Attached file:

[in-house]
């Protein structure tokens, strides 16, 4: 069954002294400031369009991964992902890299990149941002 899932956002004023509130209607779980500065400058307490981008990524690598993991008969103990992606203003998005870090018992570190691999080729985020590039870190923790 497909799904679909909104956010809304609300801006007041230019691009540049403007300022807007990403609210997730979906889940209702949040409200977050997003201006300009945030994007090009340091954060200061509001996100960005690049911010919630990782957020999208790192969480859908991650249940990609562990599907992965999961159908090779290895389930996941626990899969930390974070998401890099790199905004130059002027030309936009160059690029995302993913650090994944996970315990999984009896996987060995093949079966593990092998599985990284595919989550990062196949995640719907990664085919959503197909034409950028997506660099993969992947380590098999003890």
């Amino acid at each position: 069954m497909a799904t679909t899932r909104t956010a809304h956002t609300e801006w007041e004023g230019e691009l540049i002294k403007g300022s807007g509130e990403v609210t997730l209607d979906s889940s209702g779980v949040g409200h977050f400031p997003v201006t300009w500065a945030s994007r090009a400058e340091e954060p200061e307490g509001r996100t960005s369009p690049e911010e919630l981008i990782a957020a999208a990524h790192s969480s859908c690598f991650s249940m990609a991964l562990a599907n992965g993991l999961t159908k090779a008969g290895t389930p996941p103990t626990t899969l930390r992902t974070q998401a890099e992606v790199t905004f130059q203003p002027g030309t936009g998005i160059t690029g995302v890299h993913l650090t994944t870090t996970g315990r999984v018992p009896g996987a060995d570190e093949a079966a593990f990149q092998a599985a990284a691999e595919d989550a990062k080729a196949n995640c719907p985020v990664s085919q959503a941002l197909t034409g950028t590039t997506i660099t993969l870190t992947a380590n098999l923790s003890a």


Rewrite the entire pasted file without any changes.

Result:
[in-house]
């Protein structure tokens, strides 16, 4: 069954002294400031369009991964992902890299990149941002 899932956002004023509130209607779980500065400058307490981008990524690598993991008969103990992606203003998005870090018992570190691999080729985020590039870190923790 497909799904679909909104956010809304609300801006007041230019691009540049403007300022807007990403609210997730979906889940209702949040409200977050997003201006300009945030994007090009340091954060200061509001996100960005690049911010919630990782957020999208790192969480859908991650249940990609562990599907992965999961159908090779290895389930996941626990899969930390974070998401890099790199905004130059002027030309936009160059690029995302993913650090994944996970315990999984009896996987060995093949079966593990092998599985990284595919989550990062196949995640719907990664085919959503197909034409950028997506660099993969992947380590098999003890």
């Amino acid at each position: 069954m497909a799904t679909t899932r909104t956010a809304h956002t609300e801006w007041e004023g230019e691009l540049i002294k403007g300022s807007g509130e990403v609210t997730l209607d979906s889940s209702g779980v949040g409200h977050f400031p997003v201006t300009w500065a945030s994007r090009a400058e340091e954060p200061e307490g509001r996100t960005s369009p690049e911010e919630l981008i990782a957020a999208a990524h790192s969480s859908c690598f991650s249940m990609a991964l562990a599907n992965g993991l999961t159908k090779a008969g290895t389930p996941p103990t626990t899969l930390r992902t974070q998401a890099e992606v790199t905004f130059q203003p002027g030309t936009g998005i160059t690029g995302v890299h993913l650090t994944t870090t996970g315990r999984v018992p009896g996987a060995d570190e093949a079966a593990f990149q092998a599985a990284a691999e595919d989550a990062k080729a196949n995640c719907p985020v990664s085919q959503a941002l197909t034409g950028t590039t997506i660099t993969l870190t992947a380590n098999l923790s003890a």